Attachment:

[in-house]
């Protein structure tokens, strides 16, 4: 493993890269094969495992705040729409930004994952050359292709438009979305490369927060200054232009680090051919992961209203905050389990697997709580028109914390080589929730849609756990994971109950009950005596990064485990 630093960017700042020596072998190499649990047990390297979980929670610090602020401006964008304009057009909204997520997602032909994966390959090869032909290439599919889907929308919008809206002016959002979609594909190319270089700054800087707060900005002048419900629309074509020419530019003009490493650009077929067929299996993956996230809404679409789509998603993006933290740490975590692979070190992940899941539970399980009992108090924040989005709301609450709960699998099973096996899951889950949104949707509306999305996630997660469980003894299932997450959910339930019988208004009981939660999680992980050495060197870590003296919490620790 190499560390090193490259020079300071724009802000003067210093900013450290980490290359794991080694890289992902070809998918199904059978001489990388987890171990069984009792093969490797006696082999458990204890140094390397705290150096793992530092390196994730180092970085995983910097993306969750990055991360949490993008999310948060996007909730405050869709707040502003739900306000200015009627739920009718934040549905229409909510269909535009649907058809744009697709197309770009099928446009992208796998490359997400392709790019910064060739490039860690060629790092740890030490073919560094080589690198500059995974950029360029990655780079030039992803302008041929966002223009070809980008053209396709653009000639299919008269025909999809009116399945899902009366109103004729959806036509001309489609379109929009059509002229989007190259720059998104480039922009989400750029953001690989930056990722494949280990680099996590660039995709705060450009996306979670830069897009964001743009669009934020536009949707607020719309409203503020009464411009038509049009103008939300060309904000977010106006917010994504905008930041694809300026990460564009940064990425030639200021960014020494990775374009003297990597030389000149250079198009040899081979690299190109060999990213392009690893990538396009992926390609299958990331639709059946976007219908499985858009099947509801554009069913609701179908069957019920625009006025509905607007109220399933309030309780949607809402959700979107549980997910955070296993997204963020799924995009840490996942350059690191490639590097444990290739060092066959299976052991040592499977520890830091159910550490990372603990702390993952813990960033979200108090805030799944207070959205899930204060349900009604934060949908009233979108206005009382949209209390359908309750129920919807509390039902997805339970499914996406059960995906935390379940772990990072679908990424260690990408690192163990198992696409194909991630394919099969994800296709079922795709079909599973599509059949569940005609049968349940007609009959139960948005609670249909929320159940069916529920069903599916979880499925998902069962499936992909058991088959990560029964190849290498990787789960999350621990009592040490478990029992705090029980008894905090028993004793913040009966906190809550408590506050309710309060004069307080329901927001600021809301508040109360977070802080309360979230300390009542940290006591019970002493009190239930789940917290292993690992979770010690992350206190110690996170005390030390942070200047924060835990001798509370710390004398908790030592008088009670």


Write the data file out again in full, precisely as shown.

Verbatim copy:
[in-house]
């Protein structure tokens, strides 16, 4: 493993890269094969495992705040729409930004994952050359292709438009979305490369927060200054232009680090051919992961209203905050389990697997709580028109914390080589929730849609756990994971109950009950005596990064485990 630093960017700042020596072998190499649990047990390297979980929670610090602020401006964008304009057009909204997520997602032909994966390959090869032909290439599919889907929308919008809206002016959002979609594909190319270089700054800087707060900005002048419900629309074509020419530019003009490493650009077929067929299996993956996230809404679409789509998603993006933290740490975590692979070190992940899941539970399980009992108090924040989005709301609450709960699998099973096996899951889950949104949707509306999305996630997660469980003894299932997450959910339930019988208004009981939660999680992980050495060197870590003296919490620790 190499560390090193490259020079300071724009802000003067210093900013450290980490290359794991080694890289992902070809998918199904059978001489990388987890171990069984009792093969490797006696082999458990204890140094390397705290150096793992530092390196994730180092970085995983910097993306969750990055991360949490993008999310948060996007909730405050869709707040502003739900306000200015009627739920009718934040549905229409909510269909535009649907058809744009697709197309770009099928446009992208796998490359997400392709790019910064060739490039860690060629790092740890030490073919560094080589690198500059995974950029360029990655780079030039992803302008041929966002223009070809980008053209396709653009000639299919008269025909999809009116399945899902009366109103004729959806036509001309489609379109929009059509002229989007190259720059998104480039922009989400750029953001690989930056990722494949280990680099996590660039995709705060450009996306979670830069897009964001743009669009934020536009949707607020719309409203503020009464411009038509049009103008939300060309904000977010106006917010994504905008930041694809300026990460564009940064990425030639200021960014020494990775374009003297990597030389000149250079198009040899081979690299190109060999990213392009690893990538396009992926390609299958990331639709059946976007219908499985858009099947509801554009069913609701179908069957019920625009006025509905607007109220399933309030309780949607809402959700979107549980997910955070296993997204963020799924995009840490996942350059690191490639590097444990290739060092066959299976052991040592499977520890830091159910550490990372603990702390993952813990960033979200108090805030799944207070959205899930204060349900009604934060949908009233979108206005009382949209209390359908309750129920919807509390039902997805339970499914996406059960995906935390379940772990990072679908990424260690990408690192163990198992696409194909991630394919099969994800296709079922795709079909599973599509059949569940005609049968349940007609009959139960948005609670249909929320159940069916529920069903599916979880499925998902069962499936992909058991088959990560029964190849290498990787789960999350621990009592040490478990029992705090029980008894905090028993004793913040009966906190809550408590506050309710309060004069307080329901927001600021809301508040109360977070802080309360979230300390009542940290006591019970002493009190239930789940917290292993690992979770010690992350206190110690996170005390030390942070200047924060835990001798509370710390004398908790030592008088009670």